Nor does the practice of which we complain, derive sanction from the example of the most venerable names in the Protestant world, from the time of the reformation down to the present day.

It is unnecessary to quote from writers of the school of Chillingworth and Locke. They were convinced of the folly and iniquity of imposing human interpretations, and human senses' of the words of scripture, as necessary to be believed. They contended that a sincere acknowledgement of belief in Jesus as the Messiah, that a reverence for the Bible as a rule of faith, was enough.* But these men, it may be said, were

* That an acknowledgement of the position, Jesus is the Messiah, is all that was originally required to constitute a believer, is argued with great clearness and strength of reason by Locke, in his . Reasonableness of Christianity as delivered in the Scriptures.' To those

Unitarians. They were so. Upon the point under consideration, however, Trinitarian writers of eminence have been equally explicit. . St Peter's creed' says Jeremy Taylor, 'was no more than this simple enunciation, We believe, and are sure that thou art the Christ, the Son of the living God; and to this, salvation is particularly promised, as in the case of Martha's creed, John xi. 27. "The believing this article,' he observes, is the end of writing the four Gospels, and proceeds to show that the scriptures pronounce this sufficient. Again, he quotes St Paul; This is the word of faith we preach, that if thou shall confess with thy mouth the Lord Jesus, and shall believe in thy heart, that God hath raised him from the dead, thou shalt be saved ; and adds, “this is the great and entire complexion of a Christian's faith.' And a little after, he says, Now all that Christ, when he preached, taught us to believe, and all that the apostles in their sermons propound, all aim at this, that we should acknowledge Christ for our Lawgiver and our Saviour.'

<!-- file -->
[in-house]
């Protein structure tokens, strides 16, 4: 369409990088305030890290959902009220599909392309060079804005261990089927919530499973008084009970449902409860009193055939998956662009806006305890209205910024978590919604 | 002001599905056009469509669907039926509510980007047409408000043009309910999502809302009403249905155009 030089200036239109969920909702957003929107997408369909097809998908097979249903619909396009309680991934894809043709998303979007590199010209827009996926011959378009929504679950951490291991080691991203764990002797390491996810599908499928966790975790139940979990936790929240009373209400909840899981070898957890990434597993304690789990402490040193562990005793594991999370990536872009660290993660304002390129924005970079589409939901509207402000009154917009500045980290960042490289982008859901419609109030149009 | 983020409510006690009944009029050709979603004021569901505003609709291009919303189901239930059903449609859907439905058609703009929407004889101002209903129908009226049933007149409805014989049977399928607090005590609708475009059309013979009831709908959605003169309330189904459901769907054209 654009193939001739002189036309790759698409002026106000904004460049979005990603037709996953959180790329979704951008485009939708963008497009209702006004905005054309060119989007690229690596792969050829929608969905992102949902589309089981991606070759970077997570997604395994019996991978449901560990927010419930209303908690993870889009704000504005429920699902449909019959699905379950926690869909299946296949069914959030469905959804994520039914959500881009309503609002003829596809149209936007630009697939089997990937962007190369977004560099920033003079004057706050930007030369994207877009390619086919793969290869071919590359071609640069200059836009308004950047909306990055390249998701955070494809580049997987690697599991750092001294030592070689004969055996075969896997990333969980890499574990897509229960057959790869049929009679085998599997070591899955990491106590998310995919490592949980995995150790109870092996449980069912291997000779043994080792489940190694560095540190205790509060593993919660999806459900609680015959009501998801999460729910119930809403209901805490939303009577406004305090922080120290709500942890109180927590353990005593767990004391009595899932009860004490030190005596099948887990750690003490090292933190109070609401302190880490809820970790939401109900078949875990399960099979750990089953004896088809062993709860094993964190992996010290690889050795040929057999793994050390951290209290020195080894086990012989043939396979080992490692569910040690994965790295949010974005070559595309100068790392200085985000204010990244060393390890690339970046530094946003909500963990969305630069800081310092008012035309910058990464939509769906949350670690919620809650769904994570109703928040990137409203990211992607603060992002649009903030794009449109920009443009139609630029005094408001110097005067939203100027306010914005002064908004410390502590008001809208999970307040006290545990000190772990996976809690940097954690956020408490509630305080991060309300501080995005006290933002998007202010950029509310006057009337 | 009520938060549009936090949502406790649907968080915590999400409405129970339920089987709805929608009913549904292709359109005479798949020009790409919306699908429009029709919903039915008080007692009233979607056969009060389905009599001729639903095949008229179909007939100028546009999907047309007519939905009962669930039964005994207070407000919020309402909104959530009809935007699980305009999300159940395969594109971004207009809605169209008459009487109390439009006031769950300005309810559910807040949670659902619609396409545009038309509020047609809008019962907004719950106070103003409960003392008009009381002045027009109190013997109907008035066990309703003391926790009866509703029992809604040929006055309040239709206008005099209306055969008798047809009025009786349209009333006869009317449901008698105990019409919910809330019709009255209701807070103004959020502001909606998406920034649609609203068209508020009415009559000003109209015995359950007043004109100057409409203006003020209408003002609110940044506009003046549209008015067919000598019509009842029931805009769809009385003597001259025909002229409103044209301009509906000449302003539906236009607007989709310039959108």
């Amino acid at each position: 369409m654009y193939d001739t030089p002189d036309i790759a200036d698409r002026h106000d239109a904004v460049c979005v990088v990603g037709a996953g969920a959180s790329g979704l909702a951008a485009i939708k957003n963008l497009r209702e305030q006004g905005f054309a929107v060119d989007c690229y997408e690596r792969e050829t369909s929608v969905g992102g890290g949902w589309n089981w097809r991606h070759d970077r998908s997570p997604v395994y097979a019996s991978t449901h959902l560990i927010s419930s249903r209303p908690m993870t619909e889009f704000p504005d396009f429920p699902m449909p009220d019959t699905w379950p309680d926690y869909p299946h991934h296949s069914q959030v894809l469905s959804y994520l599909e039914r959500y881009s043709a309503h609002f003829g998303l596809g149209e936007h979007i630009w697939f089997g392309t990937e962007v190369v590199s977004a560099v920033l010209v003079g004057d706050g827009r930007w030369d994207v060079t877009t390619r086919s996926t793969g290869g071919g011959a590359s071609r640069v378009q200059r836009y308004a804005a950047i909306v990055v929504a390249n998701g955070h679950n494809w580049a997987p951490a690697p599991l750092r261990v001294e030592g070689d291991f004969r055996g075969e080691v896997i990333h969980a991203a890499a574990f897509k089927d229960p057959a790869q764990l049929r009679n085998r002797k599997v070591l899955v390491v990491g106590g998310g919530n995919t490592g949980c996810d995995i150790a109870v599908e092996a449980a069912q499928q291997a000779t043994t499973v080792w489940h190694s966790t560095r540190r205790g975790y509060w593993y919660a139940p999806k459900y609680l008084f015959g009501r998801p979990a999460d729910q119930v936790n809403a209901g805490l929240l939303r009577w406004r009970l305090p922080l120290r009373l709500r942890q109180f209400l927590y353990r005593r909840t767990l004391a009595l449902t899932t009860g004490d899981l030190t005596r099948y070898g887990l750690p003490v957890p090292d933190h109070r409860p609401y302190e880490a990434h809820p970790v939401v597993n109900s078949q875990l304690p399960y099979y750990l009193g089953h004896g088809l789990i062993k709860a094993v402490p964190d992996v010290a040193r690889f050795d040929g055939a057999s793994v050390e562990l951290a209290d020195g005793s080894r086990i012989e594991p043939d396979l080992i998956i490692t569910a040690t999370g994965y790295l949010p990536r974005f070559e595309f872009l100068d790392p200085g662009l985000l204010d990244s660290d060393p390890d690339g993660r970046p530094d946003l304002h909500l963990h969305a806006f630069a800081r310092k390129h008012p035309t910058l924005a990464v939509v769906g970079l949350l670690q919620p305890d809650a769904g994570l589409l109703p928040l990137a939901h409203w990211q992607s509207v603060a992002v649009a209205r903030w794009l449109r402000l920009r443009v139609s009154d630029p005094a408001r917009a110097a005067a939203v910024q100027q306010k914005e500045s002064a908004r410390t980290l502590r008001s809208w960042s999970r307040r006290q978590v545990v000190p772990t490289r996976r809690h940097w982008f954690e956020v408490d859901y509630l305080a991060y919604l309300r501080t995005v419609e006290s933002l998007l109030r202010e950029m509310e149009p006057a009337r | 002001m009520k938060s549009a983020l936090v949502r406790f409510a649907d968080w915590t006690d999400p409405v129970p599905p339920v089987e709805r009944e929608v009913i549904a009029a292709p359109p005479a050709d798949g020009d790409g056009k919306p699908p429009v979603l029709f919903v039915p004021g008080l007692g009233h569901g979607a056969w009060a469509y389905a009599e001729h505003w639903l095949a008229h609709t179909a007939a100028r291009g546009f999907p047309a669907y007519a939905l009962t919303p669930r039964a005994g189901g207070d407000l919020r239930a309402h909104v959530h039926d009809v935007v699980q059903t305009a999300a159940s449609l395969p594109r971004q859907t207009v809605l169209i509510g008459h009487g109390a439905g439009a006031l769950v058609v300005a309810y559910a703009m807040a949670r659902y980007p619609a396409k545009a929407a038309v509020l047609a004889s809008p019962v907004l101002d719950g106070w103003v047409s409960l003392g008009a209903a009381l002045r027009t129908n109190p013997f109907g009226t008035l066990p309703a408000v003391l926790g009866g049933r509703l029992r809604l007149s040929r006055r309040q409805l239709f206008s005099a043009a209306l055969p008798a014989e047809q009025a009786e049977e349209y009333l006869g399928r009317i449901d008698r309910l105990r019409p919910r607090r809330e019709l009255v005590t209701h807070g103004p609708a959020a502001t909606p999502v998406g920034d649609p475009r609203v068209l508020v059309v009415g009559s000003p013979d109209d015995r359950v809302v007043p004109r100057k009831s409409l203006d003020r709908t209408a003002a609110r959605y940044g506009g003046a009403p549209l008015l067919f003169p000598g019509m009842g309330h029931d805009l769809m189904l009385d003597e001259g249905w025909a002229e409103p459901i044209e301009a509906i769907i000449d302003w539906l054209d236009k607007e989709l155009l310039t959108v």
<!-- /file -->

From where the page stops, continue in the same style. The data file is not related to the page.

The learned Grotius, also a Trinitarian, commends the liberality of the ancient church, which commencing with the precepts, promises, and example of Jesus, as of first importance, fitted to nourish a spirit of piety and virtue, proceeded to teach those great doctrines, which were calculated to inspire a proper deference for his authority, as the promise of him made to the not already familiar with the book, we recommend its careful perusal.

* Liberty of Prophesying.


fathers, his miraculous birth, the office he sustains as the future judge of quick and dead, the pardon of sins obtained through him, and the perpetuity of his church. With these, he says, the ancient church was content; but he adds, there are other questions, relating to the distinction and unity of the Father, Word and holy spirit, and the two natures of Christ and their properties, an exact knowledge of which is not necessary to constitute a Christian. On these subjects,' he continues, 'there not only exists in the writings of the ancients a diversity in modes of expression, but a certain latitude of sentiment is observable ; yet they did not cease, whether private men, or doctors and bishops, to hold intercourse, and cultivate a spirit of fraternal love and union.' *

The name of Doddridge, we suppose, is considered by Trinitarians as entitled to some respect, though the exclusive spirit common at the present day, derives no countenance from his example. Once I remember," says his biographer, Dr Kippis, ' some narrow minded people of his congregation gave him no small trouble on account of a gentleman, who was a professed Arian, and who otherwise departed from the common standard of orthodoxy. This gentleman they wished either to be excluded from the ordinance of the Lord's Supper, or to have his attendance on it prevented. But the Doctor declared, that he would sacrifice his place, and even his life, rather than fix any such mark of dis* De Dogmatis, Ritibus, et Gub. Eccles. Christ.